2. Speculation or Speculative risk
This is risk associated with only two possibilities, namely the opportunity to lose or gain
a profit. An example is an investment by buying shares in the stock exchange.
3. Individual risk
These involve the possibilities that occur in everyday life. e.g. the risks that arise if we
have a house or a car. This risk is divided into three types:
a. Personal risk - a risk that affects a person's capacity or ability to make a profit, e.g. an
accident or job loss.
b. Property risk - the risk of financial loss if we own an object or property e.g the
opportunity of goods being lost, stolen or damaged.Losing something valuable can
be differentiated into two types:
- Direct losses: They occur when your property is lost or damaged.
- Indirect losses (consequential): They are losses incurred by original losses.
An example is when a house is destroyed or damaged by a natural disaster.
c. Liability risk is a risk we may experience or suffer as a liability due to loss or injury to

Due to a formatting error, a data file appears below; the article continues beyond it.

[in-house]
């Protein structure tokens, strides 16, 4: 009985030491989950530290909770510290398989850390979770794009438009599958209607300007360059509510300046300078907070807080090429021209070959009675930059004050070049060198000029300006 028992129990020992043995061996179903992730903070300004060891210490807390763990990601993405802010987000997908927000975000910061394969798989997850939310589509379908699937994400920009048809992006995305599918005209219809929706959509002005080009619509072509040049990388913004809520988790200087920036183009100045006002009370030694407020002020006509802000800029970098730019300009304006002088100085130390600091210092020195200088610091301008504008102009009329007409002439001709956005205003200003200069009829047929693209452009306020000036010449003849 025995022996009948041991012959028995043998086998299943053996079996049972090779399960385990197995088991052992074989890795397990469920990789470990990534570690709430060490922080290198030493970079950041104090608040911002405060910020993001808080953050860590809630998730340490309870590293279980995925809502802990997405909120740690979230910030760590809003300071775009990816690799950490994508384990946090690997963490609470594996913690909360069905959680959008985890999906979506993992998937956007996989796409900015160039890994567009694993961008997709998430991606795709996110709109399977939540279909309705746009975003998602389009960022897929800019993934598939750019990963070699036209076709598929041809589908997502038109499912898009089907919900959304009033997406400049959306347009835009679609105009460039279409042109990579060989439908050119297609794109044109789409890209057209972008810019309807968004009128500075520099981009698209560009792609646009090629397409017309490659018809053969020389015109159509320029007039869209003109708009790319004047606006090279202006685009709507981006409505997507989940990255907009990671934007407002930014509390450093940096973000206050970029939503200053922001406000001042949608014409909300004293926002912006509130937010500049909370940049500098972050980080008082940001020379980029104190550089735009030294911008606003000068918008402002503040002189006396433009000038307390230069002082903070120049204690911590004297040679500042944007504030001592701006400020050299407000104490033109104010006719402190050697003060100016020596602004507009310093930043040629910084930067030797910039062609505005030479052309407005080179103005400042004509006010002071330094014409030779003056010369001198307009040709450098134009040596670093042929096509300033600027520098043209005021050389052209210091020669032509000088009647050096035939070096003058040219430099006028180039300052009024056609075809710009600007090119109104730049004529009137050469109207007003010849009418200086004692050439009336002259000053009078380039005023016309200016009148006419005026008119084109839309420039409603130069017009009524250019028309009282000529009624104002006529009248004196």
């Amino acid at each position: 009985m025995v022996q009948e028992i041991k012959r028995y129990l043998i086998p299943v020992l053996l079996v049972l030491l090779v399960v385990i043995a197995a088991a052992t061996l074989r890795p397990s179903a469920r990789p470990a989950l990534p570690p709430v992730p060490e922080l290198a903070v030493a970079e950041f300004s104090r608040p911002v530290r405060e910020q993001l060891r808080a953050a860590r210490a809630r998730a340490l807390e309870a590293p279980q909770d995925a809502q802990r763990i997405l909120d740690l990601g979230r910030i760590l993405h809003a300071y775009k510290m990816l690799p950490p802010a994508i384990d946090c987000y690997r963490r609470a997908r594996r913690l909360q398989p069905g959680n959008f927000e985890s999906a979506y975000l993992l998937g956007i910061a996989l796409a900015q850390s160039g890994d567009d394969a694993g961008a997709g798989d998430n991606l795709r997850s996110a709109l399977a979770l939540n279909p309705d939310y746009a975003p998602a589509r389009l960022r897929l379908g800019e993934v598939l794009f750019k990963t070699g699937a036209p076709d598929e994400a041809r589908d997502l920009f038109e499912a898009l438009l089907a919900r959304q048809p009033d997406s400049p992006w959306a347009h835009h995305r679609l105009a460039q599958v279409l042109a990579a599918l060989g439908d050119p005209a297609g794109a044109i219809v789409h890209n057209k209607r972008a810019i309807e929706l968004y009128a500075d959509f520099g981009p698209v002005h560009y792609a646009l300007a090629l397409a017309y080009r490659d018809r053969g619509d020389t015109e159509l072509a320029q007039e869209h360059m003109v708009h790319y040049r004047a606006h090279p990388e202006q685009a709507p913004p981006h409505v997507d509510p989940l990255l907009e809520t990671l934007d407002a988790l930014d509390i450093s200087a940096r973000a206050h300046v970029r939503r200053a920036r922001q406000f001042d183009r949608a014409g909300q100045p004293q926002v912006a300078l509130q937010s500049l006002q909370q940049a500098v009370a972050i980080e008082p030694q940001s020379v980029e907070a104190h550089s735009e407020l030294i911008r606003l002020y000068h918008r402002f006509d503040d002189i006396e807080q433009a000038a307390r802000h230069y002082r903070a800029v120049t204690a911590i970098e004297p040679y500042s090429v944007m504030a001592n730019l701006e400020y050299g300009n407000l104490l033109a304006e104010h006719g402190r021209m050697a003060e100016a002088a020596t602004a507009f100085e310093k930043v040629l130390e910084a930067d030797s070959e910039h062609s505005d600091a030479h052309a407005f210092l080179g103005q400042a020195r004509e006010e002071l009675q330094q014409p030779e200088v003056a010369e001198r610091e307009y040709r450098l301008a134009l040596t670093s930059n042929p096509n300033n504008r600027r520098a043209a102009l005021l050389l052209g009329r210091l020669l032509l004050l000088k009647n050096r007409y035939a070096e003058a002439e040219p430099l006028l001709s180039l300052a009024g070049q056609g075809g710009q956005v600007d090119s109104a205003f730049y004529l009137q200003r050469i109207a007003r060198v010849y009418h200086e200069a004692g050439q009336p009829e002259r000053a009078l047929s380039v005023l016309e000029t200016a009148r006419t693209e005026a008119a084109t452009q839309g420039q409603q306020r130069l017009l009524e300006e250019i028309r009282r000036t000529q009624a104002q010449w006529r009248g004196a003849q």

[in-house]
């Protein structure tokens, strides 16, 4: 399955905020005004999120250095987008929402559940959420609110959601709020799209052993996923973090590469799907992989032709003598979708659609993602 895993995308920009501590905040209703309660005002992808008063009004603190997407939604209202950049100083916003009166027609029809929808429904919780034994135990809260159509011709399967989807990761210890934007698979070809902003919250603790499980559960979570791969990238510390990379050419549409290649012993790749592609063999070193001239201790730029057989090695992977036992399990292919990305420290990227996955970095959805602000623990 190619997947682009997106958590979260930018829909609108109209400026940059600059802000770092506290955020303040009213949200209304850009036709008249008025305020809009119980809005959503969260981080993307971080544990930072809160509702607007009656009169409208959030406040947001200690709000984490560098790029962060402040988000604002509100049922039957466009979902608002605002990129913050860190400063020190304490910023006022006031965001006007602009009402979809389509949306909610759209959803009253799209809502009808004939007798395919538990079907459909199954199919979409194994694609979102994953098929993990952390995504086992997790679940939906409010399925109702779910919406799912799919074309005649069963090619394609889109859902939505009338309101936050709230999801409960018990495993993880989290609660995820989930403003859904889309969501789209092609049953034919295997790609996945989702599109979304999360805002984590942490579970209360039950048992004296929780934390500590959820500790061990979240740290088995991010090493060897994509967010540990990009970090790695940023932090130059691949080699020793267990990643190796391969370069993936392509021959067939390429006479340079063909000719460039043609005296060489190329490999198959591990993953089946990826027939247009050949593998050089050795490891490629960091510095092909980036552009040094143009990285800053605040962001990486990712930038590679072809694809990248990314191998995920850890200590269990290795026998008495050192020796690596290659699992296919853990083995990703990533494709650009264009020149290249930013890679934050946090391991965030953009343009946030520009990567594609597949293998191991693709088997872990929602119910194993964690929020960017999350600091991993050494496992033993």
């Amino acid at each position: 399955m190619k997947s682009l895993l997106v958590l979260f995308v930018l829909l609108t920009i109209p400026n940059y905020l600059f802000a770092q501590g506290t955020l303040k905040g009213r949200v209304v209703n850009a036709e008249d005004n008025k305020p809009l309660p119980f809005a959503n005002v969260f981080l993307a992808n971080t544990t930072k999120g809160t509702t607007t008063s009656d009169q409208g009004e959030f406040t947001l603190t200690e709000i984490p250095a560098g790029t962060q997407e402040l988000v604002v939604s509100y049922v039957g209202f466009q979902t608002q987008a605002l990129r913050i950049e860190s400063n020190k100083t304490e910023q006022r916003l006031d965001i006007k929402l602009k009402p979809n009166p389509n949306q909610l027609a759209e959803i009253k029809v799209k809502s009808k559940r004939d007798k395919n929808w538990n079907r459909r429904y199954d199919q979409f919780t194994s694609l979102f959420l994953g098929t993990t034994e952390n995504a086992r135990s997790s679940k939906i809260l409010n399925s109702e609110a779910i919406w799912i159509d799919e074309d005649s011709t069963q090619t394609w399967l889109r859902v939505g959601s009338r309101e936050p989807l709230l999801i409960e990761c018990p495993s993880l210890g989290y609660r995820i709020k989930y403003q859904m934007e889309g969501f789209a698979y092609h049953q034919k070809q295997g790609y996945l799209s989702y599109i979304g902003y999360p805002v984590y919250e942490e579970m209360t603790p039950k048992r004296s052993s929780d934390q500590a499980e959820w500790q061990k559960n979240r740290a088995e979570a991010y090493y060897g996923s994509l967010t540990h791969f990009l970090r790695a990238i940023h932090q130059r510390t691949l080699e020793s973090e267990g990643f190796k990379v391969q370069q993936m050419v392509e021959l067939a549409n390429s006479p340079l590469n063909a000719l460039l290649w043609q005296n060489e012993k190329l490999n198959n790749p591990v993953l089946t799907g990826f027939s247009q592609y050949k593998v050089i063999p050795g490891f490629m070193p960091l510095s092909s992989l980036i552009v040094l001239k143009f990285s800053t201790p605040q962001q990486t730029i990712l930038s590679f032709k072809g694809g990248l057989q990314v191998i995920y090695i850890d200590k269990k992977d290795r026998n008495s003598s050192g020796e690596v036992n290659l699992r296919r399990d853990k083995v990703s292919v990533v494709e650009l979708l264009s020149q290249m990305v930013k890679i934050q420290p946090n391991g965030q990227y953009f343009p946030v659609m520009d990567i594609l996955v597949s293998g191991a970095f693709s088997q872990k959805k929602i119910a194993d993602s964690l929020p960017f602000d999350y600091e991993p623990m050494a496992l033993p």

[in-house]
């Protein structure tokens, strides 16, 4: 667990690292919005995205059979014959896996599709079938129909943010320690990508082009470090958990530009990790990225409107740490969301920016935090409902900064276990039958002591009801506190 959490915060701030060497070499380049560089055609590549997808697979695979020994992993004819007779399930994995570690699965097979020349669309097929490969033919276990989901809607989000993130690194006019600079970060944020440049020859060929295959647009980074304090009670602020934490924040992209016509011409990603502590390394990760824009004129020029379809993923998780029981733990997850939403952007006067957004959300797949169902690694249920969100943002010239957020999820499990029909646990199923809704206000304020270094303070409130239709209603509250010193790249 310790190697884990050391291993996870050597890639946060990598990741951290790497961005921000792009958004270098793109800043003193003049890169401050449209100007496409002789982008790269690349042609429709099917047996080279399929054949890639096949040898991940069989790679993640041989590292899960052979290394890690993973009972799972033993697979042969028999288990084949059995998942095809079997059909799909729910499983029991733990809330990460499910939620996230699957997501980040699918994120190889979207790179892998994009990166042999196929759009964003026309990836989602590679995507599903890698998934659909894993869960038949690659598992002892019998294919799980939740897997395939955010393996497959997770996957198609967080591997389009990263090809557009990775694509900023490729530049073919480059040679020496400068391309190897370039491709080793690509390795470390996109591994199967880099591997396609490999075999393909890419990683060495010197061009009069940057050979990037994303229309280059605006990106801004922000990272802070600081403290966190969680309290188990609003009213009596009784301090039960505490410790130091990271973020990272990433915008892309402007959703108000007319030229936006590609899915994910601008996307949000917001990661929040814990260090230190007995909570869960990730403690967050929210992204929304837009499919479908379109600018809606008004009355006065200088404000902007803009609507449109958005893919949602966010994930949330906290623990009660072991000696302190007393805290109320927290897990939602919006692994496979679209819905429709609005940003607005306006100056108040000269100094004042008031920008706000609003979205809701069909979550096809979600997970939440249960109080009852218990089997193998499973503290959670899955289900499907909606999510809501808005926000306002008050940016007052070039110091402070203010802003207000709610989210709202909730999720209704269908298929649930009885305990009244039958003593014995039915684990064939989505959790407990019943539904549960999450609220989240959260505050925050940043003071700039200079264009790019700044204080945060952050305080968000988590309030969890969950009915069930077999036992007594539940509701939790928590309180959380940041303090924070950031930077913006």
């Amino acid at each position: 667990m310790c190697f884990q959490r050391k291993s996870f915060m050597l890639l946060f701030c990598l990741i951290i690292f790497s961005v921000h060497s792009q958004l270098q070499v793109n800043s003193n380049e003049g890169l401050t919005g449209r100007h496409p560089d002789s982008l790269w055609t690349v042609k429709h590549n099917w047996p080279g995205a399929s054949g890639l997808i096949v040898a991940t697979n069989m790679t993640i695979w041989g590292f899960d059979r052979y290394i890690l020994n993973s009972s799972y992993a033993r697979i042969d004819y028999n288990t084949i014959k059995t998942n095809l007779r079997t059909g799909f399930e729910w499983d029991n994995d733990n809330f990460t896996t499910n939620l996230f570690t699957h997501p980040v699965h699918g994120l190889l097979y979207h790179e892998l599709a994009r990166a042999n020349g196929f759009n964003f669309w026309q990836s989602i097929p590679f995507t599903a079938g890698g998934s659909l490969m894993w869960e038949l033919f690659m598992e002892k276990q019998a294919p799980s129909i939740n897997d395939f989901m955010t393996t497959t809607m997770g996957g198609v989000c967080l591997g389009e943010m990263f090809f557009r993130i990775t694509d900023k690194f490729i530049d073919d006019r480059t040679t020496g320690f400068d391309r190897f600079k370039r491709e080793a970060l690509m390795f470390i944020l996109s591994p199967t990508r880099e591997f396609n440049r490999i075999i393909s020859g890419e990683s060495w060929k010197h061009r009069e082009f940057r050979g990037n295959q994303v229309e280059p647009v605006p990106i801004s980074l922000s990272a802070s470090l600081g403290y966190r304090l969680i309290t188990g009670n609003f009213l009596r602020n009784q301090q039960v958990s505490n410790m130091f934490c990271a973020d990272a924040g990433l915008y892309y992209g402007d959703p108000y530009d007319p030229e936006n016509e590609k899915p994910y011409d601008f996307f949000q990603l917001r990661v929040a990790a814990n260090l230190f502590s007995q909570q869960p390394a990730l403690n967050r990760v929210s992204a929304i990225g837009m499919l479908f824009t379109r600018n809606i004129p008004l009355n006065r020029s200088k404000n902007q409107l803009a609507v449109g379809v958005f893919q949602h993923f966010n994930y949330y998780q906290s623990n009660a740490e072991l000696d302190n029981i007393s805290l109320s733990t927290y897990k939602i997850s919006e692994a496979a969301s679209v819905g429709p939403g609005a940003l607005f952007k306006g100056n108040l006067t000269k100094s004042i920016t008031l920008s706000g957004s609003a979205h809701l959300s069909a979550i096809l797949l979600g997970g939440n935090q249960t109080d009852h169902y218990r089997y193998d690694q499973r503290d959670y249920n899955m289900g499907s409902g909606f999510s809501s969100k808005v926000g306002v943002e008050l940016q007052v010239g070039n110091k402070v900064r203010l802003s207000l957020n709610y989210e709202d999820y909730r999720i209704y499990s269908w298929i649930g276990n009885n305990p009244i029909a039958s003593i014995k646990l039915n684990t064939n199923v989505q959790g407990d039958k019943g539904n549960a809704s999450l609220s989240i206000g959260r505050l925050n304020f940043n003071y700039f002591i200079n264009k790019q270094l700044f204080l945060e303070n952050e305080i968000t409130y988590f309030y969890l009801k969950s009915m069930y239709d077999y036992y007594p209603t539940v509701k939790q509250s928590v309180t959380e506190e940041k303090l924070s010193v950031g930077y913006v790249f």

others. For example, giving compensation if you cause an accident.

Risk Management consists of 4 activities, namely:

1. Identifing event risk
2. Measuring its impact and frequency
3. Mitigating risk (finding a solution to prevent or anticipate a risk)
4. Monitoring risk

Overcoming uncertainty
Overcoming uncertainty lies in ascertaining how much certainty is gained from risk
management by knowing the probability and impact of a certain risk. If the probability of a
risk is known then the decision maker has an increased degree of certainty or confidence in
making a decision.
An increased level of Certainty will thus increase confidence in making decisions.

Measuring Instruments.
Claire Darlington and Ian Bayne argue that it is difficult to know the degree of certainty in
risk management and that, in fact, we can not do anything about "unknown uncertainties".
One of the tools for measuring risk is determining how much we understand a phenomenon
by reducing as much of the "known uncertainties" as possible.

Tactical decision making

Tactical decision making is the choosing of alternatives and must be done immediately for
short term problems. Tactical decision making is small-scale decision making, tactical
decisions tend to be short-term but may have long-term consequences or benefits and
should support the overall goal even if it is involved in short-term or small-scale immediate
goals. example: The decision whether a company produces its own small component or
purchases it from a distributor, must be well considered because it must support the overall
strategic objectives of the company.